After using the configure command, you may begin compiling the PostgreSQL source by entering the gmake command.

Example 2-6. Compiling the Source with GNU Make

[root@host postgresql-7.1.2]# gmake
gmake -C doc all
gmake[1]: Entering directory `/usr/local/src/postgresql-7.1.2/doc'
gmake[1]: Nothing to be done for `all'.
gmake[1]: Leaving directory `/usr/local/src/postgresql-7.1.2/doc'
gmake -C src all
gmake[1]: Entering directory `/usr/local/src/postgresql-7.1.2/src'
gmake -C backend all
gmake[2]: Entering directory `/usr/local/src/postgresql-7.1.2/src/backend'
prereqdir=`cd parser/ >/dev/null && pwd` && \
  cd ../../src/include/parser/ && rm -f parse.h && \
  ln -s $prereqdir/parse.h .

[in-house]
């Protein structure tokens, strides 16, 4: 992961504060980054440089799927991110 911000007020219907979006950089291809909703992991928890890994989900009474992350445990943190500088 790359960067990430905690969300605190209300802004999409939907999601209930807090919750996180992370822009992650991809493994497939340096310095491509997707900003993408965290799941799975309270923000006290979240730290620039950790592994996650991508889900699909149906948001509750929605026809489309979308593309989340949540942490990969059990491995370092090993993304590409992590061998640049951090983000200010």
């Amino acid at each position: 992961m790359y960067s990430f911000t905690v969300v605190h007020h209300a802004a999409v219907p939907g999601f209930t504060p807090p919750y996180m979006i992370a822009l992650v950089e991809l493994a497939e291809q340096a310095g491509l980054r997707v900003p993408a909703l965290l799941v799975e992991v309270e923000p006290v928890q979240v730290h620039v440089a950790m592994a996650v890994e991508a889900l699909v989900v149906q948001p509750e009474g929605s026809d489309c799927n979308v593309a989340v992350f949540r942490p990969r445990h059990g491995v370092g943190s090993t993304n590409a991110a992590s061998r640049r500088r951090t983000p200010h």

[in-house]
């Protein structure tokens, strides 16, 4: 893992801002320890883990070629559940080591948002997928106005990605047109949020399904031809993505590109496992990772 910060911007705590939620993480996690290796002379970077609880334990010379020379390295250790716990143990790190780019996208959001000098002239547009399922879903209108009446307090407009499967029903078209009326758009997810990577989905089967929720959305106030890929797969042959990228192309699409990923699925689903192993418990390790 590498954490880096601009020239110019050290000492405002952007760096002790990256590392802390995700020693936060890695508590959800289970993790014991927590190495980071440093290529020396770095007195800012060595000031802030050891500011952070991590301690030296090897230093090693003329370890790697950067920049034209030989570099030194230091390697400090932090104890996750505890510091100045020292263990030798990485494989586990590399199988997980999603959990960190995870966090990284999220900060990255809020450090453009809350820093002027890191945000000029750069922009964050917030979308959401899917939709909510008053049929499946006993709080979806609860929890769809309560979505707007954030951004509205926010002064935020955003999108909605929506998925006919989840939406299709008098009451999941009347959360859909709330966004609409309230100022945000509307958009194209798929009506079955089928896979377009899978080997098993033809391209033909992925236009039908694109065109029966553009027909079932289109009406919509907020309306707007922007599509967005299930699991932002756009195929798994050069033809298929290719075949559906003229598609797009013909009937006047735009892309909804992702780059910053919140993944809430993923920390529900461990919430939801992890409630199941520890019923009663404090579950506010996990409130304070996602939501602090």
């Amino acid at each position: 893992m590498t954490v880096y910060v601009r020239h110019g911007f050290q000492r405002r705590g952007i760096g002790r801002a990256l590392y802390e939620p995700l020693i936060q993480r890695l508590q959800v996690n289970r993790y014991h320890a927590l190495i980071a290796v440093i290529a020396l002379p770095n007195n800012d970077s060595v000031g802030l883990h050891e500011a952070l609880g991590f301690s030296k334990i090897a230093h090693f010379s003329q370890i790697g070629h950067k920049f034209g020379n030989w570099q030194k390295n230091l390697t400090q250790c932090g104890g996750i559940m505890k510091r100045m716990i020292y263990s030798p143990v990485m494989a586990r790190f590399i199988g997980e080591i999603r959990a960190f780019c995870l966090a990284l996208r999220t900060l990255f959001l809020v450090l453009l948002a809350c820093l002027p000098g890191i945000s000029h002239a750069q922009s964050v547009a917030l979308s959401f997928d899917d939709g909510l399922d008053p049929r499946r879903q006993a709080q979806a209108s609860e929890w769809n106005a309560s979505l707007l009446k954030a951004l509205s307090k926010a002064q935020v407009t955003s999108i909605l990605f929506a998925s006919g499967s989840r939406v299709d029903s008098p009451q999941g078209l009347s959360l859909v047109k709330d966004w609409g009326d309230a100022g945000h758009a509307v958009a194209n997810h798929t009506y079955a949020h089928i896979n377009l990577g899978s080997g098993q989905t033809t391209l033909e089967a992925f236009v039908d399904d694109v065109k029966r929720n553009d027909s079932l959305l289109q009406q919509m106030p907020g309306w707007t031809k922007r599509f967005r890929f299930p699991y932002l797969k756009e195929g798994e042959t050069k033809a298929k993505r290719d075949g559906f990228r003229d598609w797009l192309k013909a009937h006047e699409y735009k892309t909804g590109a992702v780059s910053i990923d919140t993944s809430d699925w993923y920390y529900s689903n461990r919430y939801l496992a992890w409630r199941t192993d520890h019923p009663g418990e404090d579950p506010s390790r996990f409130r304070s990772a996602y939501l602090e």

gmake -C utils fmgroids.h
gmake[3]: Entering directory `/usr/local/src/postgresql-7.1.2/src/backend/utils'
[...]
Note Make on Linux-Based Systems
 

Remember that, on Linux-based systems, you can usually just type make in place of gmake .

Note BSD users
 

On BSD Systems, GNU Make is called gnumake rather than gmake .

At this point, depending on the speed of your machine, you may want to get some coffee, because the PostgreSQL compilation could take from 10 minutes, an hour, or more. After the compilation has finished, the following message should appear:

All of PostgreSQL is successfully made.  Ready to install.